Roach v. Social Security Administration Commissioner

Filing 9

MEMORANDUM OPINION. Signed by Honorable Barry A. Bryant on December 2, 2009. (dmc)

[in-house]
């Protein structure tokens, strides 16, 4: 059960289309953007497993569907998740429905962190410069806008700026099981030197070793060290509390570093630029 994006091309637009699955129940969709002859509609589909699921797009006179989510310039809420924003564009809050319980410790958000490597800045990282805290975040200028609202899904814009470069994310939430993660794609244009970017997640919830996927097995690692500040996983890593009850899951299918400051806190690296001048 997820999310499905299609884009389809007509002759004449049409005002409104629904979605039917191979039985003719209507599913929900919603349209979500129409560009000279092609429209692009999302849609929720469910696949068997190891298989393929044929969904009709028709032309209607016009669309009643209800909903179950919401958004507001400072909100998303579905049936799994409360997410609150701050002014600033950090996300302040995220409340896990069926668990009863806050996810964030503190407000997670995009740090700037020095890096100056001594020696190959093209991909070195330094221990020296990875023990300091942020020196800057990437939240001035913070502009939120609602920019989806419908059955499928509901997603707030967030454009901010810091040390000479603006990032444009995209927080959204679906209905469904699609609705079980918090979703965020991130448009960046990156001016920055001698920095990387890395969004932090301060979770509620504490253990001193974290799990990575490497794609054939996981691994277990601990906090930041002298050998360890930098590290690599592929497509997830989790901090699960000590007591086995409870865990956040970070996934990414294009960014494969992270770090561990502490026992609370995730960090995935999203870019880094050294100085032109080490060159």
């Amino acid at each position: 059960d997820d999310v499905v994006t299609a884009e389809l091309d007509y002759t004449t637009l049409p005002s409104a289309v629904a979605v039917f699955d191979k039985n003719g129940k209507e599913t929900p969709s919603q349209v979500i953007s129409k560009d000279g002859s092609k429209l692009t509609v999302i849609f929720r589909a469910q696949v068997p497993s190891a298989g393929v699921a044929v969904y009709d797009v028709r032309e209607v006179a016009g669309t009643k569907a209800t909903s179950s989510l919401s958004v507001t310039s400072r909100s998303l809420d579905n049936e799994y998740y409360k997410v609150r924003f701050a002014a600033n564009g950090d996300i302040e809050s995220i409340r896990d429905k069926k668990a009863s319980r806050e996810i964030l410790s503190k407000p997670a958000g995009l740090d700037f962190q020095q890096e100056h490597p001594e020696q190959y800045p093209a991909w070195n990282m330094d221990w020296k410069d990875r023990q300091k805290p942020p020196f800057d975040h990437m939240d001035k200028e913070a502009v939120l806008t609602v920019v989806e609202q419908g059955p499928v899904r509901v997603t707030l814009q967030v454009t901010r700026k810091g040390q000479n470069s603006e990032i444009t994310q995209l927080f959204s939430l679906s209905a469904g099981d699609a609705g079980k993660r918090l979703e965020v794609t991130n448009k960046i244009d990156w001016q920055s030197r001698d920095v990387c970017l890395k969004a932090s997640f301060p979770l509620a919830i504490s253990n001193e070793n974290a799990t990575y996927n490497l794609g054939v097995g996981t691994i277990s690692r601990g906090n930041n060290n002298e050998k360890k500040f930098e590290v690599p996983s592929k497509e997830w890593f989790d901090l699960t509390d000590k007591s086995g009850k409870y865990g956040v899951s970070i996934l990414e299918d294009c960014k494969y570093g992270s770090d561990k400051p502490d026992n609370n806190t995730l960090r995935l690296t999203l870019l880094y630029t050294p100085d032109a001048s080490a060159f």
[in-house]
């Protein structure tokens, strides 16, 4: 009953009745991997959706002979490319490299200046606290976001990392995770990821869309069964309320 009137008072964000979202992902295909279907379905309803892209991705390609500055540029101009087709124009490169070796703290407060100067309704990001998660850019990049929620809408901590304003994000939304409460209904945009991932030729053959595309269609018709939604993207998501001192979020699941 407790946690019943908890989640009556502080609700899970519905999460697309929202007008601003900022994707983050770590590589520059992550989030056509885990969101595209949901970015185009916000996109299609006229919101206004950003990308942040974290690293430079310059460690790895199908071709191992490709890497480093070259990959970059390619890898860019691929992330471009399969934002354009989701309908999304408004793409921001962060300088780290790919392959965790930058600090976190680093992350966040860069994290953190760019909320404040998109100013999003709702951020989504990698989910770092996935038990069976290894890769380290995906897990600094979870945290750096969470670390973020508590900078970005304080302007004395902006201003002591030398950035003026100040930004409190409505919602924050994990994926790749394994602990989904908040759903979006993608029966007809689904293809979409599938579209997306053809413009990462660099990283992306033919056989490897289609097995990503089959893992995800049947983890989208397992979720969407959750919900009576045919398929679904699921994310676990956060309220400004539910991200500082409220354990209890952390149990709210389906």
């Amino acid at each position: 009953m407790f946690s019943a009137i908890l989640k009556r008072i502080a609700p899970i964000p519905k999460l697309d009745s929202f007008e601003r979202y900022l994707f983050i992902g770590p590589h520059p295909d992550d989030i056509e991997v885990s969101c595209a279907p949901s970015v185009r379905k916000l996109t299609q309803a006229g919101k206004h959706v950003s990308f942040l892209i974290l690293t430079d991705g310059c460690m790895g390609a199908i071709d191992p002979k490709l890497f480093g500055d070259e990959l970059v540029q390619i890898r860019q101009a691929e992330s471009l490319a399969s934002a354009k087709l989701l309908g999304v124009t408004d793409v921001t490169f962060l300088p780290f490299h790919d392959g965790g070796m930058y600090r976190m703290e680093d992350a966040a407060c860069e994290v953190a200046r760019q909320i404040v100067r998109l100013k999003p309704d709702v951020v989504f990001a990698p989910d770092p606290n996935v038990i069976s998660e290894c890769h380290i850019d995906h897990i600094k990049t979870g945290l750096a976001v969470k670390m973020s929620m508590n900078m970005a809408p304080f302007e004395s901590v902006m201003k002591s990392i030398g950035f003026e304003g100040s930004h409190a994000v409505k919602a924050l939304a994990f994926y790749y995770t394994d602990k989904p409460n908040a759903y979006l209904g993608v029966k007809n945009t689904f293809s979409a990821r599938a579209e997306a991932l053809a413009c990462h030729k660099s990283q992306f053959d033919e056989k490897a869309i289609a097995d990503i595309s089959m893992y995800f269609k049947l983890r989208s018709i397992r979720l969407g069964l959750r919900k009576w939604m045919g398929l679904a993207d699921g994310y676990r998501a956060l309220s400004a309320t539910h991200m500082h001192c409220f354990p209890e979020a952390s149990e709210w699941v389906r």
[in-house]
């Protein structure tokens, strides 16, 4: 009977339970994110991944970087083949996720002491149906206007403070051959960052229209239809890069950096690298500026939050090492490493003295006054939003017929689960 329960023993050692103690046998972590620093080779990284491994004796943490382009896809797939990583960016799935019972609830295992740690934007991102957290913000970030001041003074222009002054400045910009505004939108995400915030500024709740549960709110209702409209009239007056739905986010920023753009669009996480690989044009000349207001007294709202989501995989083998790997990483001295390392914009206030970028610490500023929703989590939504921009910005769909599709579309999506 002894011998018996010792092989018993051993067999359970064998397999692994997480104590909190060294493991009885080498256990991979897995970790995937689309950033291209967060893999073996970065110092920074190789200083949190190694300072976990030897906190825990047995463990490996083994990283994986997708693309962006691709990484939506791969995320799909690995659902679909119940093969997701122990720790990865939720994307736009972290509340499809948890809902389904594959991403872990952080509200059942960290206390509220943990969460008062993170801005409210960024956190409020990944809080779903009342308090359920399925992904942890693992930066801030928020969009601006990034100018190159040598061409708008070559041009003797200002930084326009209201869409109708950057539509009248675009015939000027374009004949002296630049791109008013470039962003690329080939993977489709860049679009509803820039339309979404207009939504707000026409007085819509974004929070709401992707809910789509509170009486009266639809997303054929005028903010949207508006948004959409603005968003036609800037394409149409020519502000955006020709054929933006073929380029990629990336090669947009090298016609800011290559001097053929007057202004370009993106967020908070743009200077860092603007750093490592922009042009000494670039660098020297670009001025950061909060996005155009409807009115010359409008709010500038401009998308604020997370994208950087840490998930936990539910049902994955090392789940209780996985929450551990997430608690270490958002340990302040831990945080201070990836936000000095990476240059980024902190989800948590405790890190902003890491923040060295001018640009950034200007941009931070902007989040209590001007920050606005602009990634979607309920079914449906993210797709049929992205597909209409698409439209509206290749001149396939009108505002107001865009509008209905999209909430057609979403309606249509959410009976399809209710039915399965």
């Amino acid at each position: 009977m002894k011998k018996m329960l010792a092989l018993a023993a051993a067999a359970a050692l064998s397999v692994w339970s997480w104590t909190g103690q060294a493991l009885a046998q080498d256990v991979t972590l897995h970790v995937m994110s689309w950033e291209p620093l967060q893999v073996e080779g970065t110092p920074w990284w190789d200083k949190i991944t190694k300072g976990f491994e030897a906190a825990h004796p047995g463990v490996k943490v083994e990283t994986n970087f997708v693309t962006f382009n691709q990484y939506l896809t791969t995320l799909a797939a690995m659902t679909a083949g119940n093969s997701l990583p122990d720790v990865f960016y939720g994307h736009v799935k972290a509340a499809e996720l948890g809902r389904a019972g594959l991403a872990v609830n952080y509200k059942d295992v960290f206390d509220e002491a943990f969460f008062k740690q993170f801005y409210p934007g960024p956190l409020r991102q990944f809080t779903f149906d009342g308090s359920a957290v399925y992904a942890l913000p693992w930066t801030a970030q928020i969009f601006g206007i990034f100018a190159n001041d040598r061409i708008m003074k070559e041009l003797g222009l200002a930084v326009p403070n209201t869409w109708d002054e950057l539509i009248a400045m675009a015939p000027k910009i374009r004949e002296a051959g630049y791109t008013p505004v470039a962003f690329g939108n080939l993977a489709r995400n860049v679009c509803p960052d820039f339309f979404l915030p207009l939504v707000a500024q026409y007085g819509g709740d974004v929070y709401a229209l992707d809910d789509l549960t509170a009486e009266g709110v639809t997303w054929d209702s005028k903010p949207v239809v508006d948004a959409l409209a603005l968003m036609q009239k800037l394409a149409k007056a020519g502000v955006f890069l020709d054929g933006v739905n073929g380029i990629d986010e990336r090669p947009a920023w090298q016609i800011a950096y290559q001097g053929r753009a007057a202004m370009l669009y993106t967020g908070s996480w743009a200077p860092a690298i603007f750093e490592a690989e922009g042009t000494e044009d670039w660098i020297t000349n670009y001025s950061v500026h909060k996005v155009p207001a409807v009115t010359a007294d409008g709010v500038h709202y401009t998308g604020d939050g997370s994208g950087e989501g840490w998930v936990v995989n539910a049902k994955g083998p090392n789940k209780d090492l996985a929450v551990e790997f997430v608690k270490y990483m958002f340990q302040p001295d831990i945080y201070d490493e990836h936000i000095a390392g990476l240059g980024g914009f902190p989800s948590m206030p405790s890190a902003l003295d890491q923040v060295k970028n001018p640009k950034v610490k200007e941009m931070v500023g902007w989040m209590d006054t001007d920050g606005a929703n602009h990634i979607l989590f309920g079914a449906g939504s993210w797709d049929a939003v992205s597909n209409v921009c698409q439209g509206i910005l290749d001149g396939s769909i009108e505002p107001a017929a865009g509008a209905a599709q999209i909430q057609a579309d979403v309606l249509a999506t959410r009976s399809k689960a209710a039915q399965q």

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IN THE UNITED STATES DISTRICT COURT WESTERN DISTRICT OF ARKANSAS HOT SPRINGS DIVISION MICHAEL ROACH vs. Civil No. 6:08-cv-06092 DEFENDANT PLAINTIFF MICHAEL J. ASTRUE Commissioner, Social Security Administration MEMORANDUM OPINION Michael Roach ("Plaintiff") brings this action pursuant to 205(g) of Title II of the Social Security Act ("The Act"), 42 U.S.C. 405(g) (2006), seeking judicial review of a final decision of the Commissioner of the Social Security Administration ("SSA") denying his applications for a period of disability, Disability Insurance Benefits ("DIB"), and Supplemental Security Income ("SSI") under Titles II and XVI of the Act. The parties have consented to the jurisdiction of a magistrate judge to conduct any and all proceedings in this case, including conducting the trial, ordering the entry of a final judgment, and conducting all post-judgment proceedings. (Doc. No. 4).1 Pursuant to this authority, the Court issues this memorandum opinion and orders the entry of a final judgment in this matter. 1. Background: Plaintiff filed his disability applications on January 31, 2006. (Tr. 16, 65-67, 309-316). Plaintiff alleged he was disabled due to heart problems, back problems, and diabetes. (Tr. 90). Plaintiff alleged an onset date of January 1, 2004. (Tr. 16, 65-67). These applications were initially The docket numbers for this case are referenced by the designation "Doc. No." The transcript pages for th is case are referenced by the designation "Tr." 1 1 denied on April 4, 2006 and were denied again on reconsideration on October 27, 2006. (Tr. 31-35). On November 1, 2006, Plaintiff requested an administrative hearing on his applications. (Tr. 42). This hearing request was granted, and a hearing on this matter was held on January 23, 2008 in Hot Springs, Arkansas. (Tr. 332-353). Plaintiff was present and was represented by counsel, Mike Angel, at this hearing. See id. Plaintiff and Vocational Expert ("VE") Dianne Smith testified at this hearing. See id. On the date of this hearing, Plaintiff was fifty (50) years old, which is defined as a "person closely approaching advanced age" under 20 C.F.R. 404.1563(d) (2009), and had obtained his GED. (Tr. 336). On April 25, 2008, the ALJ entered an unfavorable decision denying Plaintiff's applications for DIB and SSI. (Tr. 16-23). In this decision, the ALJ determined Plaintiff met the insured status requirements of the Act on his alleged onset date and continued to meet them through March 31, 2008. (Tr. 18, Finding 1). The ALJ determined Plaintiff had not engaged in Substantial Gainful Activity ("SGA") since January 1, 2004, his alleged onset date. (Tr. 18, Finding 2). The ALJ determined Plaintiff had the following severe impairments: coronary artery disease, back pain, and diabetes. (Tr. 17, Finding 3). However, the ALJ also determined Plaintiff did not have an impairment or a combination of impairments listed in, or medically equal to one listed in, the Listing of Impairments in Appendix 1 to Subpart P of Regulations No. 4 ("Listings"). (Tr. 17-19, Finding 4). In this decision, the ALJ also evaluated Plaintiff's subjective complaints and determined his RFC. (Tr. 19-22). First, the ALJ evaluated Plaintiff's subjective complaints pursuant to the requirements of Polaski v. Heckler, 739 F.2d 1320 (8th Cir. 1984), and found his claimed limitations were not entirely credible. See id. Second, the ALJ determined, based upon this review of Plaintiff's 2 subjective complaints, the hearing testimony, and the evidence in the record, that Plaintiff retained the RFC to perform the full range of light work. (Tr. 19, Finding 5). According to the Social Security Regulations ("Regulations"), "light work" includes the following: Light work involves lifting no more than 20 pounds at a time with frequent lifting or carrying of objects weighing up to 10 pounds. Even though the weight lifted may be very little, a job is in this category when it requires a good deal of walking or standing, or when it involves sitting most of the time with some pushing and pulling of arm or leg controls. To be considered capable of performing a full or wide range of light work, you must have the ability to do substantially all of these activities. If someone can do light work, we determine that he or she can also do sedentary work, unless there are additional limiting factors such as loss of fine dexterity or inability to sit for long periods of time. 20 C.F.R. 404.1567(b), 416.967(b). The ALJ then considered whether Plaintiff retained the RFC to perform his Past Relevant Work ("PRW"). (Tr. 22, Finding 6). Plaintiff and the VE testified at the administrative hearing that Plaintiff's PRW included work as a machine operator (semi-skilled, medium), door installer (semiskilled, heavy), die cast machine operator (skilled, heavy), and laborer (unskilled, medium). (Tr. 22). After reviewing his PRW, the ALJ determined Plaintiff was unable to perform any of his PRW. (Tr. 22, Finding 6). However, the ALJ also determined, considering his RFC, age, education, and work experience, that he was not disabled pursuant to Section 416.969 of Regulations No. 4 and No. 16 and Medical-Vocational Rule 202.22. (Tr. 22-23, Finding 10). The ALJ then determined Plaintiff had not been under a "disability," as defined by the Act, at any time through the date of his decision. (Tr. 23, Finding 11). On May 22, 2008, Plaintiff requested that the Appeals Council review the ALJ's unfavorable decision. (Tr. 9-12). See 20 C.F.R. 404.968. On April 25, 2008, the Appeals Council declined to review the ALJ's unfavorable decision. (Tr. 13-15). On October 14, 2008, Plaintiff filed the 3 present appeal. (Doc. No. 1). The parties consented to the jurisdiction of this Court on October 22, 2008. (Doc. No. 4). Both parties have filed appeal briefs. (Doc. Nos. 7-8). This case is now ready for decision. 2. Applicable Law: In reviewing this case, this Court is required to determine whether the Commissioner's findings are supported by substantial evidence on the record as a whole. See 42 U.S.C. 405(g) (2006); Ramirez v. Barnhart, 292 F.3d 576, 583 (8th Cir. 2002). Substantial evidence is less than a preponderance of the evidence, but it is enough that a reasonable mind would find it adequate to support the Commissioner's decision. See Johnson v. Apfel, 240 F.3d 1145, 1147 (8th Cir. 2001). As long as there is substantial evidence in the record that supports the Commissioner's decision, the Court may not reverse it simply because substantial evidence exists in the record that would have supported a contrary outcome or because the Court would have decided the case differently. See Haley v. Massanari, 258 F.3d 742, 747 (8th Cir. 2001). If, after reviewing the record, it is possible to draw two inconsistent positions from the evidence and one of those positions represents the findings of the ALJ, the decision of the ALJ must be affirmed. See Young v. Apfel, 221 F.3d 1065, 1068 (8th Cir. 2000). It is well established that a claimant for Social Security disability benefits has the burden of proving his or her disability by establishing a physical or mental disability that lasted at least one year and that prevents him or her from engaging in any substantial gainful activity. See Cox v. Apfel, 160 F.3d 1203, 1206 (8th Cir. 1998); 42 U.S.C. 423(d)(1)(A), 1382c(a)(3)(A). The Act defines a "physical or mental impairment" as "an impairment that results from anatomical, physiological, or psychological abnormalities which are demonstrable by medically acceptable clinical and 4 laboratory diagnostic techniques." 42 U.S.C. 423(d)(3), 1382(3)(c). A plaintiff must show that his or her disability, not simply his or her impairment, has lasted for at least twelve consecutive months. See 42 U.S.C. 423(d)(1)(A). To determine whether the adult claimant suffers from a disability, the Commissioner uses the familiar five-step sequential evaluation. He determines: (1) whether the claimant is presently engaged in a "substantial gainful activity"; (2) whether the claimant has a severe impairment that significantly limits the claimant's physical or mental ability to perform basic work activities; (3) whether the claimant has an impairment that meets or equals a presumptively disabling impairment listed in the regulations (if so, the claimant is disabled without regard to age, education, and work experience); (4) whether the claimant has the Residual Functional Capacity (RFC) to perform his or her past relevant work; and (5) if the claimant cannot perform the past work, the burden shifts to the Commissioner to prove that there are other jobs in the national economy that the claimant can perform. See Cox, 160 F.3d at 1206; 20 C.F.R. 404.1520(a)-(f). The fact finder only considers the plaintiff's age, education, and work experience in light of his or her RFC if the final stage of this analysis is reached. See 20 C.F.R. 404.1520, 416.920 (2003). 3. Discussion: Plaintiff brings this appeal claiming the ALJ's disability determination is not supported by substantial evidence in the record. Specifically, Plaintiff claims this case should be reversed and remanded because the ALJ failed to address his "work history in making his credibility determination." (Doc. No. 7, Pages 7-10). Plaintiff acknowledges the ALJ made several findings in assessing his credibility but claims the ALJ did not mention his "positive work history in any regard." See id. at 8. In response, Defendant argues the ALJ properly analyzed Plaintiff's subjective 5 complaints and discounted them for legally-sufficient reasons. (Doc. No. 8, Pages 3-8). Defendant also argues that Plaintiff's work history detracts from his credibility and shows "a pattern of work instability and job jumping." See id. at 8. Defendant argues that in the "15 years prior to his alleged onset date the record indicates that he had as many as 13 different jobs," which shows Plaintiff had not "demonstrated that he had a consistent history as a devoted long-term employee." See id. In assessing the credibility of a claimant, the ALJ is required to examine and to apply the five factors from Polaski v. Heckler, 739 F.2d 1320 (8th Cir. 1984) or from 20 C.F.R. 404.1529 and 20 C.F.R. 416.929.2 See Shultz v. Astrue, 479 F.3d 979, 983 (2007). The factors to consider are as follows: (1) the claimant's daily activities; (2) the duration, frequency, and intensity of the pain; (3) the precipitating and aggravating factors; (4) the dosage, effectiveness, and side effects of medication; and (5) the functional restrictions. See Polaski, 739 at 1322. The factors must be analyzed and considered in light of the claimant's subjective complaints of pain. See id. The ALJ is not required to methodically discuss each factor as long as the ALJ acknowledges and examines these factors prior to discounting the claimant's subjective complaints. See Lowe v. Apfel, 226 F.3d 969, 971-72 (8th Cir. 2000). As long as the ALJ properly applies these five factors and gives several valid reasons for finding that the Plaintiff's subjective complaints are not entirely credible, the ALJ's credibility determination is entitled to deference. See id.; Cox v. Barnhart, 471 F.3d 902, 907 (8th Cir. 2006). The ALJ, however, cannot discount Plaintiff's subjective complaints "solely because the objective medical evidence does not fully support them [the subjective complaints]." Polaski, 739 Social Security Regulations 20 C.F.R. 404.1529 and 20 C.F.R. 416.929 require the analysis of two a d d itio n a l factors: (1) "treatment, other than medication, you receive or have received for relief of your pain or other s ym p to m s " and (2) "any measures you use or have used to relieve your pain or symptoms (e.g., lying flat on your b a c k , standing for 15 to 20 minutes every hour, sleeping on a board, etc.)." However, under Polaski and its progeny, th e Eighth Circuit has not yet required the analysis of these additional factors. See Shultz v. Astrue, 479 F.3d 979, 9 8 3 (2007). Thus, this Court will not require the analysis of these additional factors in this case. 2 6 F.2d at 1322. When discounting a claimant's complaint of pain, the ALJ must make a specific credibility determination, articulating the reasons for discrediting the testimony, addressing any inconsistencies, and discussing the Polaski factors. See Baker v. Apfel, 159 F.3d 1140, 1144 (8th Cir. 1998). The inability to work without some pain or discomfort is not a sufficient reason to find a Plaintiff disabled within the strict definition of the Act. The issue is not the existence of pain, but whether the pain a Plaintiff experiences precludes the performance of substantial gainful activity. See Thomas v. Sullivan, 928 F.2d 255, 259 (8th Cir. 1991). In the present action, this Court finds the ALJ properly assessed Plaintiff's credibility. In his opinion, the ALJ stated the Polaski factors and noted the following inconsistencies between Plaintiff's subjective complaints and the record: (1) there was no evidence of any health care provider restricting Plaintiff from all work activities; (2) Plaintiff's contention of visual impairment was discredited by the assessment of his physician; (3) after Plaintiff underwent lumbar surgery in 2000, he was released to work; (4) there was no evidence Plaintiff had ever been assessed with diabetic neuropathy or a rental impairment; and (5) the written statements of Plaintiff's family members were not supported by the medical evidence and Plaintiff's Function Report. (Tr. 21-22). These findings are sufficient to satisfy the requirements of Polaski, and, accordingly, the ALJ's credibility determination is entitled to deference and should be affirmed. See Lowe, 226 F.3d at 97172. As for Plaintiff's claim regarding his "positive work history," the record actually demonstrates he has a history of work instability and job changes. (Tr. 128). In the fifteen years prior to his alleged onset date, Plaintiff reported that he had as many as thirteen different jobs. (Tr. 7 121-122). While it is true Plaintiff apparently has "maintained substantial gainful employment for a period of 25 years," Plaintiff's work history certainly does not demonstrate a consistent work record. In fact, several of the jobs that he reported as past relevant work he only worked for "a few weeks," "a few mos.," or "a few days." (Tr. 121-122). Despite Plaintiff's argument to the contrary, such inconsistent work does not demonstrate a "positive work history." This work history also does not merit a reversal of the ALJ's disability determination, which is otherwise supported by substantial evidence and is entitled to deference. Furthermore, despite Plaintiff's claims to the contrary, the simple fact Plaintiff was diagnosed with several different impairments does not establish that all of his subjective complaints are credible. Absent a showing that Plaintiff's impairments meet or equal the requirements of one of the Listings, the mere existence of these impairments or diagnoses does not establish a per se disability. See Dunlap v. Harris, 649 F.2d 637, 638 (8th Cir. 1981) (holding that the "mere existence, however, of mental disturbance is not per se a disability within the meaning of the Act."). Accordingly, this Court will not find that Plaintiff is disabled and his subjective complaints are credible based upon the simple fact that he has been diagnosed with several different impairments. 4. Conclusion: Based on the foregoing, the undersigned finds that the decision of the ALJ, denying benefits to Plaintiff, is supported by substantial evidence and should be affirmed. A judgment incorporating these findings will be entered pursuant to Federal Rules of Civil Procedure 52 and 58. ENTERED this 2nd day of December, 2009. /s/ Barry A. Bryant HON. BARRY A. BRYANT U.S. MAGISTRATE JUDGE 8